The aim of our study was to ascertain whether the specific Bifidobacterium animalis DN-173 010 fermented milk could modulate colonic transit time in humans. Bifidobacteria are a major component of the gut microflora and may interact with gut transit. Methods: The trial compared in a parallel double blind study in seventy two healthy volunteers the effect of a Bifidobacterium animalis fermented milk containing 2.6×108 CFU/g living bifidobacteria versus heat-treated Bifidobacterium fermented milk on colonic transit times. The main marker was the total colonic transit time (CTT) measured with radio-opaque pellets. Segmental colonic transit times were also calculated. Results: A 11-day-consumption of this Bifidobacterium animalis DN-173 010 fermented milk significantly reduced the total CTT (-20.6%) comparatively to the initial CTT and to the control group where no significant change were recorded. The effect was more pronounced in women than in men. Conclusion: Our study demonstrated that the consumption of the fermented milk containing living Bifidobacterium animalis DN-173 010 was able to improve CTT in humans.
Extracts of several Oriental and European herbs were tested for their inhibitory effects on volatile sulfur production in pig in vitro cecal fermentation. Some of the extracts, namely, Marrubium vulgare and Perilla frutescens, significantly decreased volatile sulfur and ammonia production. The present results indicate that some herb extracts might improve fecal malodor and possibly host health.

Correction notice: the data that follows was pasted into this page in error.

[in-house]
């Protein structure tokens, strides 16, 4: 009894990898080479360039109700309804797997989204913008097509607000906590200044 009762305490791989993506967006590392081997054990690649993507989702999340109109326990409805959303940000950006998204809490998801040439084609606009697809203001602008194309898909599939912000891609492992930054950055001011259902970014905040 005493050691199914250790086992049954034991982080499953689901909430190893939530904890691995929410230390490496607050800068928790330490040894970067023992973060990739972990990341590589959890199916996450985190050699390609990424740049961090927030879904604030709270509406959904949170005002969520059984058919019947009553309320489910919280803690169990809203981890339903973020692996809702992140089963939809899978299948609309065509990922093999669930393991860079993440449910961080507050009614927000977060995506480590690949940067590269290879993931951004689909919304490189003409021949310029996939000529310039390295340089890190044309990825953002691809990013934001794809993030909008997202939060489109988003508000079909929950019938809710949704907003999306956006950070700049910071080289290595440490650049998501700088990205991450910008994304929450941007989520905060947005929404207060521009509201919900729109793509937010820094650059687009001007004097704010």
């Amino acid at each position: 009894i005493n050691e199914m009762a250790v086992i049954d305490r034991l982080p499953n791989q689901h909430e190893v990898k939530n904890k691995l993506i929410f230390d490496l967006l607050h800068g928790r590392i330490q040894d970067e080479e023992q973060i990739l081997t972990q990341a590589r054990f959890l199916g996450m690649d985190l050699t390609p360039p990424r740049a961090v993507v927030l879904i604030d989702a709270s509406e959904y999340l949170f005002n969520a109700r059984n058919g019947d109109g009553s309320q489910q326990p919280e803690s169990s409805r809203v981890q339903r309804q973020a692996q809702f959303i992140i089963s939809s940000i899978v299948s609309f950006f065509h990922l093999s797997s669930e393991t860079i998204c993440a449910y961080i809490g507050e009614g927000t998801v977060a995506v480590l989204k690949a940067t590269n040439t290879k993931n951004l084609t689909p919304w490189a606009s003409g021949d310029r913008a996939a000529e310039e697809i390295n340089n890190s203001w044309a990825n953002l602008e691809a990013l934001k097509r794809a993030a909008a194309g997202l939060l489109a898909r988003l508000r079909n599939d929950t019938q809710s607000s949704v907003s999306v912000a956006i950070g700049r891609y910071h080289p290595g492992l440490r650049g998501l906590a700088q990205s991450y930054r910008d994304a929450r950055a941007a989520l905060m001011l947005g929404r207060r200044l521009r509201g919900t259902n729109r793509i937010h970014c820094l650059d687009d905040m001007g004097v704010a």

Methanethiol and hydrogen sulfide generated from feces present an environmental issue in the intensive field of animal agriculture. We have identified four strains of clostridia and five others as methanethiol producers from a range of laboratory strains, which may be present in the large intestines of livestock. We have also isolated one Clostridium perfringens from pig feces as a potent producer of methanethiol. Unlike methanethiol from L-methionine, manylaboratory strains produced hydrogen sulfide from L-cystine.